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A team of researchers from Beijing has created a generator “capable” of converting hot gas at hypersonic speeds into a powerful electric current weapons.
The electricity generated can be used to power military lasers, microwave weapons, rail guns, and other pulsed energy weapons, South China Morning Post (SCMP) reported on Thursday.
The researchers claimed that the magnetohydrodynamics (MHD) generator yielded more than ten times the power generated in previous experiments.
“The MHD generator has no rotating parts, among its numerous unique advantages,” according to the team lead Zhang Xiaoyuan and colleagues.
“It has a large capacity and high efficiency. There is no need for intermediate energy storage components,” said the researchers from the Institute of Mechanics, Chinese Academy of Sciences, in a paper.
“The energy can be directly transferred to the load without a high-power switch. And the device can start up quickly.”
The latest experiment saw the shock waves convert the inert gas into a highly conductive plasma that was loaded with hot, electrically charged particles by compressing and accelerating argon gas to Mach 14, or 14 times the speed of sound.
Using only one liter of hypersonic gas, the system produced rapid pulses of electric current of up to 212 kilowatts during the tests.
According to Xiaoyuan’s team, one gigawatt of electricity may be generated from just five cubic meters (177 cubic feet) of hypersonic plasma.
Fast-moving ions’ energy is captured by the MHD generator, a tube-shaped device, and transformed into electricity.
The MHD generator does not contain revolving parts and does not need intermediate energy storage components, in contrast to conventional power generation techniques.
It is a straightforward, effective, and high-capacity system that might be applied to military applications, such as high-power microwave weapons.
The generator system sets off explosions that turn gas into plasma and converts the plasma’s energy into high-power electricity.
“Other researchers had tried setting off dynamite to generate hypersonic shock waves for an MHD generator, wrote Xiaoyuan’s team.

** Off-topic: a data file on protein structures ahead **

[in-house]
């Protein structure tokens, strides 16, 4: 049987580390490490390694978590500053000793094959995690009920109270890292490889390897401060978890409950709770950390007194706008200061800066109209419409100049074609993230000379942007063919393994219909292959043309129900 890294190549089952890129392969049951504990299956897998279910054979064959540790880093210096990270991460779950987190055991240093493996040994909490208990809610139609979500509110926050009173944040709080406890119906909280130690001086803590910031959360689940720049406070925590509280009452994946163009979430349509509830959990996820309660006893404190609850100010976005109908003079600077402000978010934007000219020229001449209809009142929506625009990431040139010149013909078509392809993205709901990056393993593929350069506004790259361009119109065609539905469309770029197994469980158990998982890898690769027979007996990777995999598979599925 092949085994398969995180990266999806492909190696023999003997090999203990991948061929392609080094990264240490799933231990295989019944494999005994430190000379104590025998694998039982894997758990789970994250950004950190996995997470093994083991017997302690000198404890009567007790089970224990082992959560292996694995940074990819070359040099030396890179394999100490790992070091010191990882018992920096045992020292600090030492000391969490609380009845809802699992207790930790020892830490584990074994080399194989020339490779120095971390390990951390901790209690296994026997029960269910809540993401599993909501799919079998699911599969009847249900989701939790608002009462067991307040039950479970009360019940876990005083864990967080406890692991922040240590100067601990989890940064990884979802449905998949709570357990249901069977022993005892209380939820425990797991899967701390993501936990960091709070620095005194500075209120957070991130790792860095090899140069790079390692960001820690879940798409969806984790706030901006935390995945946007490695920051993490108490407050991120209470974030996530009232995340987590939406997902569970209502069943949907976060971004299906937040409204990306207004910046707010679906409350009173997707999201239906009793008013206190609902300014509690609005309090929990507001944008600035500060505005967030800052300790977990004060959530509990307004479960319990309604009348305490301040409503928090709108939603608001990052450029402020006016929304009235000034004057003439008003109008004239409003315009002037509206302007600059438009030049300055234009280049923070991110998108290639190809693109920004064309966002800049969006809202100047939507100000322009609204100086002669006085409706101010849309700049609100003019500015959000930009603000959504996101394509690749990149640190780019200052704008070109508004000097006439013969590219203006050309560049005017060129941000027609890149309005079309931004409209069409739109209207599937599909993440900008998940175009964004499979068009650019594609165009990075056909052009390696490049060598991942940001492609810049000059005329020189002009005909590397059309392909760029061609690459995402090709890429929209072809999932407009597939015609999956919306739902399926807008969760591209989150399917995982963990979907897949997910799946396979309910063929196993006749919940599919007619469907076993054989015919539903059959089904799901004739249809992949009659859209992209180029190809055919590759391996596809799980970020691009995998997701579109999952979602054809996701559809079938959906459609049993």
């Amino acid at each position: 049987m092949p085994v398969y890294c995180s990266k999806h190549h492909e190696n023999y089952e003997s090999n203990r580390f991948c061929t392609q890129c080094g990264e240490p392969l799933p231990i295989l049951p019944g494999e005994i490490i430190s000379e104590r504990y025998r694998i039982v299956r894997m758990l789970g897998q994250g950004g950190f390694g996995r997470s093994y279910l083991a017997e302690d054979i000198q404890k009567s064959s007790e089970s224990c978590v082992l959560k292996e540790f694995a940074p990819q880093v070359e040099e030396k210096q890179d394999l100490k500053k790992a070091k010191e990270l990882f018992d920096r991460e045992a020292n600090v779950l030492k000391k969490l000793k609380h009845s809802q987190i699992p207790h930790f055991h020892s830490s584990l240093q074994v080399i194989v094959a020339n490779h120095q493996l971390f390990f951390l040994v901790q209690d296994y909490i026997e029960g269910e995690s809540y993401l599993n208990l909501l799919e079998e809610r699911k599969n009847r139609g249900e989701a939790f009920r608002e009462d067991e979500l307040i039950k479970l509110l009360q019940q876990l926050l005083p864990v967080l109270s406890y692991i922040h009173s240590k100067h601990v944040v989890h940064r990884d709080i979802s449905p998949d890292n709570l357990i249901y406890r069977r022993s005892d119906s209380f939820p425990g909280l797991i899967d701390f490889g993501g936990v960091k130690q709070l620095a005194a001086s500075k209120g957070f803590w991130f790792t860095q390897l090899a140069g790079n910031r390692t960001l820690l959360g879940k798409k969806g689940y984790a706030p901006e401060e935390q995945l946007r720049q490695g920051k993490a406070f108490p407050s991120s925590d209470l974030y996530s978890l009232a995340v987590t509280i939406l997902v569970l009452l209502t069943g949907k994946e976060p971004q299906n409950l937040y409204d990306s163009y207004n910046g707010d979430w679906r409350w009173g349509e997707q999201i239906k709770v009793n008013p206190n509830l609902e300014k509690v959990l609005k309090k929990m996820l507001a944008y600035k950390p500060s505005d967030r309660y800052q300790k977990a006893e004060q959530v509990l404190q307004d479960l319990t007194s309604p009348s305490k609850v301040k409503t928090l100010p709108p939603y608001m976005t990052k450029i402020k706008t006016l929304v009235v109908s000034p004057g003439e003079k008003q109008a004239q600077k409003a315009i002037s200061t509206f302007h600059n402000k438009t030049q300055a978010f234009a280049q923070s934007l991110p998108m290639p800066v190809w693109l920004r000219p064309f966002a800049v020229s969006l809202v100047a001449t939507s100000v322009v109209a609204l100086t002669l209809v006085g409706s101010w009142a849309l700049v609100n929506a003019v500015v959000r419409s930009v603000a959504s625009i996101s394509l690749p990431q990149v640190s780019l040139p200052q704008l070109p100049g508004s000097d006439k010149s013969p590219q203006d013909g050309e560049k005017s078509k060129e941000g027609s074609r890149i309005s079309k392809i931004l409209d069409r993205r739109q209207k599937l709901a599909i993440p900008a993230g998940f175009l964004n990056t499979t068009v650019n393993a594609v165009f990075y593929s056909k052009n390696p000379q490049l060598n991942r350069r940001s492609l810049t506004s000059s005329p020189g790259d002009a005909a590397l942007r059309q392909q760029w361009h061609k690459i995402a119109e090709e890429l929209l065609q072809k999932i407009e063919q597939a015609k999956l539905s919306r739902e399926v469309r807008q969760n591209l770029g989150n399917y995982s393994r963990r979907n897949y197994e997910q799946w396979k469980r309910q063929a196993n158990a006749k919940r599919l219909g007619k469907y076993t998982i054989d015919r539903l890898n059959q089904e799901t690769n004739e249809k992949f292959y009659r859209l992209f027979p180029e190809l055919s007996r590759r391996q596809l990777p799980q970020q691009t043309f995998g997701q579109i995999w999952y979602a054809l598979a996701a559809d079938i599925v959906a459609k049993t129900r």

“But this approach required a lot of chemical explosives and was largely abandoned because of safety concerns.”
Extreme process for energy production
Turning explosive energy into electricity is not easy, according to a Beijing-based researcher not involved in Xiaoyuan’s study, who spoke to SCMP on the basis of anonymity.
“Zhang’s team was able to achieve extremely high speeds and temperatures at the same time,” said the researcher.
Such explosions are very challenging to manage, and the researcher suggested that society would profit from taming this extreme method of energy production.
“If this technology finds an application in power generation, we may owe the hypersonic weapons a big ‘thank you,'” he said.
Conventional combustion systems cannot produce ionized fluids quickly enough to generate high-power electricity, necessitating large facilities with numerous mechanical components and regular maintenance.
The MHD generator, on the other hand, can generate high-power electricity in a simple and compact system.
It could provide a solution to some of the most difficult challenges in developing pulsed energy weapons, claimed the researchers.
The study team’s proposed technique is claimed to have a lot of potentials, but it also has certain complications.
Military users of the technology might have doubts, and mobile systems for pulsed energy weapons would have to get over technical challenges, including a detonation shock device.
The explosion that generates electricity may also make a loud noise that makes the location of the weapon obvious.
Additionally, reloading fresh membranes after each shot could be challenging on the battlefield unless the task can be quickly and effectively automated.
A megawatt or more of electricity would be required by some powerful laser weapons currently being developed in order to destroy a target at a great distance.
According to reports, China is working on a high-power microwave weapon that may be used to disrupt satellites and aircraft.
The paper was first published in the peer-reviewed Chinese Journal of Theoretical and Applied Mechanics on January 19, noted SCMP.